One drawback to shopping online that you’ll quickly discover: it would help to know some Czech, as most of the sites make no attempts to offer information in English. It is possible to figure them out, especially if you are looking for a very specific item and engage google.com/translate, but finer details might prove elusive.
Another drawback, of course, is the fact that you don’t see the product you are buying. One solution practiced by creative shoppers is to check out the item in a physical store and then order it on the web.
If you do “go web”, a number of people recommended Mall.cz. The site is praised for having the best prices, being hassle-free and quick. This company has physical stores in Prague 7, Brno, Ostrava and a large distribution center in Prague 9, where all goods (especially the heavy ones) can be picked up.
Mall.cz offers a number of payment options (credit cards, wires, cash on delivery, cash in store, etc). This variety of ways to pay can be found on many other sites as well, so you don’t necessarily need a credit card to shop online.
Customer Service & Returning Items
Policies differ a bit from store to store, but overall, consumer protection and customer service in the Czech Republic still leave a lot to be desired. In general, you better buy the right product the first time around and hope it doesn’t break.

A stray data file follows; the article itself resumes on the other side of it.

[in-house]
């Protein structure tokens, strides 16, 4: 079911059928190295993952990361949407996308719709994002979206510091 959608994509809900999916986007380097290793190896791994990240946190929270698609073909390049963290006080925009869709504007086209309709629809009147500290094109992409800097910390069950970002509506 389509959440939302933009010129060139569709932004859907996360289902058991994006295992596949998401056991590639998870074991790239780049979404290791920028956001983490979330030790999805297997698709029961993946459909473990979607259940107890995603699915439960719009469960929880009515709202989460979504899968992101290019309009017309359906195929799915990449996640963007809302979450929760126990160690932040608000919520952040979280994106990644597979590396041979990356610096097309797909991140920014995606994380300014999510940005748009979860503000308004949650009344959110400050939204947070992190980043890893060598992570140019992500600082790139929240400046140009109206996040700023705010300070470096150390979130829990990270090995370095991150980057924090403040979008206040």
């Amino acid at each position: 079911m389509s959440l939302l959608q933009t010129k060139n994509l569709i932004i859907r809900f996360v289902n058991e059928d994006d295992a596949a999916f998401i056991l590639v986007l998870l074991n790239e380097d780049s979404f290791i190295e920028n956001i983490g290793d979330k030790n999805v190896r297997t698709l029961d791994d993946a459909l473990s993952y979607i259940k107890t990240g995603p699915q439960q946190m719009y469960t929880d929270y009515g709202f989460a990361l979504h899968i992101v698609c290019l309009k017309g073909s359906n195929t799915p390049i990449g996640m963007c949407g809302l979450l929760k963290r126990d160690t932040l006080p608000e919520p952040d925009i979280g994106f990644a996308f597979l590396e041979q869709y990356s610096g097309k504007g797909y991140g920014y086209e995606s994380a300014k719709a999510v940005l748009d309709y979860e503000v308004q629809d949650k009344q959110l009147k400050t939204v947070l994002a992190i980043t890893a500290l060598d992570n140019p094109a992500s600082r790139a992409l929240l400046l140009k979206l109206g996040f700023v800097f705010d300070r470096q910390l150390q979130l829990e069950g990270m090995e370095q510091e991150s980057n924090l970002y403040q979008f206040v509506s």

Mall.cz suggests to not accept from the any box that looks damaged upon delivery. If you do accept it and find damage in the goods, you have various ways of making complaints to the delivery company and the website’s service center. Still, it might take them up to 30 days to deal with it – the maximum timeframe allowed by law. If you want to return undamaged goods, you get 14 days to do it (bring it unused, in original packaging).
As art would have it, while writing this article, I had an experience that perfectly illustrated this topic. The charger for my computer conked out mid-sentence and I had to go to the iStyle store at Anděl, where I recently bought it. I´ve had many Apple products in the past and was sure they had a universe-wide 90-day exchange policy. The clerks at the store assured me that the laws of Czech Republic trump the laws of Apple, and I have to give them the charger so they can send it off some place where some people will take up to a month to figure out what’s wrong with it. In the mean time, I can’t use my computer (in fact, this article was due that day). My only option is to buy a new charger and be out another 3k. Needless to say, it took much yelling and holding up the line to finally get the second salesperson to connect me to a manager that he earlier claimed did not exist. The manager was nice enough, and we came to a mutually unsatisfactory agreement. They are supposed to give me back the money I´ll pay now for a new charger, if the repair center will confirm a few weeks later that the old broken one is under warranty. I am holding my breath.